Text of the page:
Triangulation (politics)

From Wikipedia, the free encyclopedia
Jump to: navigation, search
A conceptual diagram illustrating political triangulation.

Triangulation is the name given to the act of a political candidate presenting his or her ideology as being "above" and "between" the "left" and "right" sides (or "wings") of a traditional (e.g. UK or US) democratic "political spectrum". It involves adopting for oneself some of the ideas of one's political opponent (or apparent opponent). The logic behind it is that it both takes credit for the opponent's ideas, and insulates the triangulator from attacks on that particular issue.

Origins within Clinton Presidency[edit]

The term was first used by President of the United States Bill Clinton's chief political advisor Dick Morris as a way to describe his strategy for getting Clinton reelected in the 1996 presidential election. It is often referred to[by whom?] as "Clintonian triangulation". Morris advocated a set of policies that were different from the traditional policies of the Democratic Party. These policies included deregulation and balanced budgets. One of the most widely cited capstones of Clinton's triangulation strategy was when, in his 1996 State of the Union Address, Clinton declared that the "era of big government is over."[1]

Recent use[edit]

Politicians alleged to have used triangulation more recently include US President Barack Obama,[2][3] former Senator Hillary Clinton, Tony Blair with "New Labour" in the United Kingdom, Jean Chrétien and Paul Martin with the Liberal Party of Canada, Fredrik Reinfeldt with "The New Moderates" in Sweden, and Bob Hawke, Paul Keating, and Kevin Rudd of the Australian Labor Party. In France, the Socialist candidate in the 2007 presidential election, Ségolène Royal, advocated “military supervision” (encadrement militaire) for first offenders.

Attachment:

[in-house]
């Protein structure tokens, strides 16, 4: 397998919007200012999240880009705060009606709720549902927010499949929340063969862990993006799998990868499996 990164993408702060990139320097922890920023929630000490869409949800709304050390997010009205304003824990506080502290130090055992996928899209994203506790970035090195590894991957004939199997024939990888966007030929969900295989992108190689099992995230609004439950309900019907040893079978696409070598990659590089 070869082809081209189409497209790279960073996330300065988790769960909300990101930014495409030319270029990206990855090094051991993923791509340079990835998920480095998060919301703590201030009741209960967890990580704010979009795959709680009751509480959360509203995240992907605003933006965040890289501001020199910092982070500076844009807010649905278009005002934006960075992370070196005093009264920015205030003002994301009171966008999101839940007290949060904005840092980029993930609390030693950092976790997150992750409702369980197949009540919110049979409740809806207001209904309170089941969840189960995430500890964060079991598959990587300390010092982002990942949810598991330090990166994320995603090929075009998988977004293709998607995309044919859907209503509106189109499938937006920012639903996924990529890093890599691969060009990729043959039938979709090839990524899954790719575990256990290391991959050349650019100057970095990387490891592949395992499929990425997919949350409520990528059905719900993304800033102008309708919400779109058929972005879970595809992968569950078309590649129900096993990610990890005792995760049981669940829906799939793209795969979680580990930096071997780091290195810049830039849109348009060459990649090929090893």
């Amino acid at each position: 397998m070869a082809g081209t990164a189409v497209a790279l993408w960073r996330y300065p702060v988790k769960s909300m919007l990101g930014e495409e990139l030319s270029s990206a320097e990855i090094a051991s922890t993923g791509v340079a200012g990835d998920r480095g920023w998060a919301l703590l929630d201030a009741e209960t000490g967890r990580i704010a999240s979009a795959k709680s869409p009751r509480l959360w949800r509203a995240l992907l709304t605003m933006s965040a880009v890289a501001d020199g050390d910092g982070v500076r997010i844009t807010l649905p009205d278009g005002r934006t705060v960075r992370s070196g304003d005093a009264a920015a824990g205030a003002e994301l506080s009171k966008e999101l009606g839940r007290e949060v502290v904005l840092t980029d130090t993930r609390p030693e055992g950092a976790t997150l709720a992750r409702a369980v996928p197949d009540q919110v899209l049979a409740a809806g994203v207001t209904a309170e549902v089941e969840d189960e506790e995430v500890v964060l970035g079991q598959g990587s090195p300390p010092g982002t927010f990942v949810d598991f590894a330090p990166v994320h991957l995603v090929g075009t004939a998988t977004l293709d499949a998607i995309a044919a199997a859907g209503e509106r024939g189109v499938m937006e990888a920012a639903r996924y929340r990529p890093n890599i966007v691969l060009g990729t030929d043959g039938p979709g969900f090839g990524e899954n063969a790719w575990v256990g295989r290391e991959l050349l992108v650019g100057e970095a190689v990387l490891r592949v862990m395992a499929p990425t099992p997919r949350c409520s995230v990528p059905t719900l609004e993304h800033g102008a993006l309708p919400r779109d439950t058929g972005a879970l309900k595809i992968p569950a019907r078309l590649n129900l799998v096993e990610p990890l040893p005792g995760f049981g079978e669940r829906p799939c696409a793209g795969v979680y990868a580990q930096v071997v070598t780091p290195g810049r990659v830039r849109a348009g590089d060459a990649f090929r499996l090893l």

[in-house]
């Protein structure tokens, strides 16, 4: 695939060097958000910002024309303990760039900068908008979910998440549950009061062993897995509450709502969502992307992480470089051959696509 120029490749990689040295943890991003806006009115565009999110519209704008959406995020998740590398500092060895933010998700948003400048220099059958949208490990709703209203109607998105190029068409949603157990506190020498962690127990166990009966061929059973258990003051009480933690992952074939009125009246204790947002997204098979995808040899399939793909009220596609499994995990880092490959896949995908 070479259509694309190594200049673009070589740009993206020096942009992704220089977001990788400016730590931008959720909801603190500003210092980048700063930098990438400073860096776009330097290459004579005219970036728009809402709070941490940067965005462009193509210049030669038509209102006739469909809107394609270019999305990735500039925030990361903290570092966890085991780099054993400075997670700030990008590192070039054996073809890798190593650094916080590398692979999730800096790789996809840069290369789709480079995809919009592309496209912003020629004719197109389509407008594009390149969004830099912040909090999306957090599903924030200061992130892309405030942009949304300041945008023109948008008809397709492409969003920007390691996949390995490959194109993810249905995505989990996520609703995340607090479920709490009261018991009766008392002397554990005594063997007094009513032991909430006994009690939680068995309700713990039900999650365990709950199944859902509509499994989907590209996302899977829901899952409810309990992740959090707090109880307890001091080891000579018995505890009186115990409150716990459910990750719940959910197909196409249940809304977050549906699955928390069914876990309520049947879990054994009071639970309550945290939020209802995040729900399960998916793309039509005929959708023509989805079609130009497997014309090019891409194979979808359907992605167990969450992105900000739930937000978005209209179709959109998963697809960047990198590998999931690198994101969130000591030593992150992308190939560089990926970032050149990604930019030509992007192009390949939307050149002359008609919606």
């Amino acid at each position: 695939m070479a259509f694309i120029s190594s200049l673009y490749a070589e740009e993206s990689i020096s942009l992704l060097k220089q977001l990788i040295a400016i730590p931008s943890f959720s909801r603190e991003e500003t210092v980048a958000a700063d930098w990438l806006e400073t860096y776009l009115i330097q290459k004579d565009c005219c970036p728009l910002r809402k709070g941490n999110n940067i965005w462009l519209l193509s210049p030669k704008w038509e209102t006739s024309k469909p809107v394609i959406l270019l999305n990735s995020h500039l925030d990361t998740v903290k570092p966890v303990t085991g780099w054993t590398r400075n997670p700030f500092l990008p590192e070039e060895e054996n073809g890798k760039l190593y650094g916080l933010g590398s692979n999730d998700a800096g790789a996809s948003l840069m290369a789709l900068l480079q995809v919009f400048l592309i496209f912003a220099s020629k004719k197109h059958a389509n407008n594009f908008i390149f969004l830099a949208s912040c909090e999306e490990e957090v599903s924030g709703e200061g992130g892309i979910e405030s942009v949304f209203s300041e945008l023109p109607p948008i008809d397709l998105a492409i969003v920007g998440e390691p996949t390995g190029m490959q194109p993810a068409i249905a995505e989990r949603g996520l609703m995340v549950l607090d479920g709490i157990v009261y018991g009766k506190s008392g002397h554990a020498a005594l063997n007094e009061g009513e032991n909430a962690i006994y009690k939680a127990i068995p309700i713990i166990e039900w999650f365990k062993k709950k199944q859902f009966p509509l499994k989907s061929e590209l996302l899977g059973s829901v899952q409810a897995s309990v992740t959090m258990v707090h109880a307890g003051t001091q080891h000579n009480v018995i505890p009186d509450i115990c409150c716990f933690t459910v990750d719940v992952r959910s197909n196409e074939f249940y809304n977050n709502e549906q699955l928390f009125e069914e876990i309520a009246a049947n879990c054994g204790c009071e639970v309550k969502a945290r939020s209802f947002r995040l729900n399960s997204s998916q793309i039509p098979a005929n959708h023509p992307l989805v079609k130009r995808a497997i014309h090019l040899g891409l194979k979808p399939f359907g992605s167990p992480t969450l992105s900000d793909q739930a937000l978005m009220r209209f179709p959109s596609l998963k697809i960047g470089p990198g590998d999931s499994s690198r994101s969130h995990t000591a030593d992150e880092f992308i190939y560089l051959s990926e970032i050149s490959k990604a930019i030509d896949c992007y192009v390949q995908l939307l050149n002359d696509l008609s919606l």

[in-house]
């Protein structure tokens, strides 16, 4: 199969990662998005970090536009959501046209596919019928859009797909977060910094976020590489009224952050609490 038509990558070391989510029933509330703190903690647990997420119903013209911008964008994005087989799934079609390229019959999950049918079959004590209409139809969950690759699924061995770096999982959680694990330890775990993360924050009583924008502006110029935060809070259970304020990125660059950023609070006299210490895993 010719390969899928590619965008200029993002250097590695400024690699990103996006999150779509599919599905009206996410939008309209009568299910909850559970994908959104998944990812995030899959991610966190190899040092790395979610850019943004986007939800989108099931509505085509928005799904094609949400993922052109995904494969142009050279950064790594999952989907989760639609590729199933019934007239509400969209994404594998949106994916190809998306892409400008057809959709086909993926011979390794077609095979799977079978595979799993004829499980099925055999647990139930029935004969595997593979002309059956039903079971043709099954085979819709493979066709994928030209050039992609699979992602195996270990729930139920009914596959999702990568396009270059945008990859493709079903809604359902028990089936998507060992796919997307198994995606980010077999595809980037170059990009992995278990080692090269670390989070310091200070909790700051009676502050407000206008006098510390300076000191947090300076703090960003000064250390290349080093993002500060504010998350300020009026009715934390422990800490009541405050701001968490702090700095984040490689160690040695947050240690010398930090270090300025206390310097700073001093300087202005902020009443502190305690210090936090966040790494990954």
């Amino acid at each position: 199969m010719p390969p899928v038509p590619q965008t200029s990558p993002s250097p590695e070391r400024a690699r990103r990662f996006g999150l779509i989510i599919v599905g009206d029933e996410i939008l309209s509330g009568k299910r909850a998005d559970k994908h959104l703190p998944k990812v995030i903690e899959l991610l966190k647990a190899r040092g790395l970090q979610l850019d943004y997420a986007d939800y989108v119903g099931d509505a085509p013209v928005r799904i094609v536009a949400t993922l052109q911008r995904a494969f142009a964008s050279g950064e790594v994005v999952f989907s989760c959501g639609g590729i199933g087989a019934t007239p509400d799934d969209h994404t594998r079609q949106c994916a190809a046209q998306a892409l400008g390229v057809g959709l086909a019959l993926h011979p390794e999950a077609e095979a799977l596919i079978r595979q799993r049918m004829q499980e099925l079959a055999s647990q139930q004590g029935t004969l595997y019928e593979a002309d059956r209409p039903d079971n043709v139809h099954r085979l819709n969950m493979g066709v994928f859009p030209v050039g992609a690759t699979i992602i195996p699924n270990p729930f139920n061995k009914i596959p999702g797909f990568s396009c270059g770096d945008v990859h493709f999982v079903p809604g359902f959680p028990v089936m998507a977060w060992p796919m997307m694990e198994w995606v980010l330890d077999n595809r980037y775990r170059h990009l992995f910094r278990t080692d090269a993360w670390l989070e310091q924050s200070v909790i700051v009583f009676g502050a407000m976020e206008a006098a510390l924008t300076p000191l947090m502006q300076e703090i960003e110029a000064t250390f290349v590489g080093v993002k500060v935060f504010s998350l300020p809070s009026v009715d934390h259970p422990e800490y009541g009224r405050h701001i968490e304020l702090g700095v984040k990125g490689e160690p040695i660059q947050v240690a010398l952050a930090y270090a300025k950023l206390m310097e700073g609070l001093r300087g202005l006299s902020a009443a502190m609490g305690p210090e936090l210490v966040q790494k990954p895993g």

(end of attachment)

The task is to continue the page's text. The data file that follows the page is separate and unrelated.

Criticism[edit]

Some members of the U.S. Democratic Party, in particular the left, insist that triangulation is "dead." They cite the attempted uses of triangulation by Democrats in the 2000 and 2004 U.S. presidential elections. In the 2000 presidential election, Al Gore's call for more military spending than those of opponent George W. Bush was seen[by whom?] more as an admission that Bush was correct on the issue.[citation needed] The use of triangulation by John Kerry in the 2004 presidential election, in such areas as the Iraq War, resulted in "flip-flopping" charges.[citation needed] It also forced Kerry to defend positions that he took which he may or may not have held.[citation needed] During the 2010 State of the Union Address, President Obama insisted that he would remain with his agenda in the face of criticism, rather than resort to triangulation.[1]

The term "triangulation" is often used[by whom?] as a pejorative, sometimes in reference to the New Democrat movement. Progressive critics argue that triangulation has led to multiple electoral defeats and eroded the principles of those who use the strategy.[citation needed]

See also[edit]

References[edit]

  1. ^ a b Sanger, David E. (2010-01-29). "Where Clinton Turned Right, Obama Plowed Ahead". The New York Times. Retrieved 2010-05-26. 
  2. ^ How tax cut revolt helps Obama: It's a page from Clinton playbook "Perhaps President Obama's tax-cut deal with the GOP was astute, after all. While he angered liberals, he also won back some independent support – an example of Clintonian 'triangulation.'"
  3. ^ "Matt Frei's diary: Groundhog Day". BBC News. 2010-02-03. Retrieved 2010-05-26.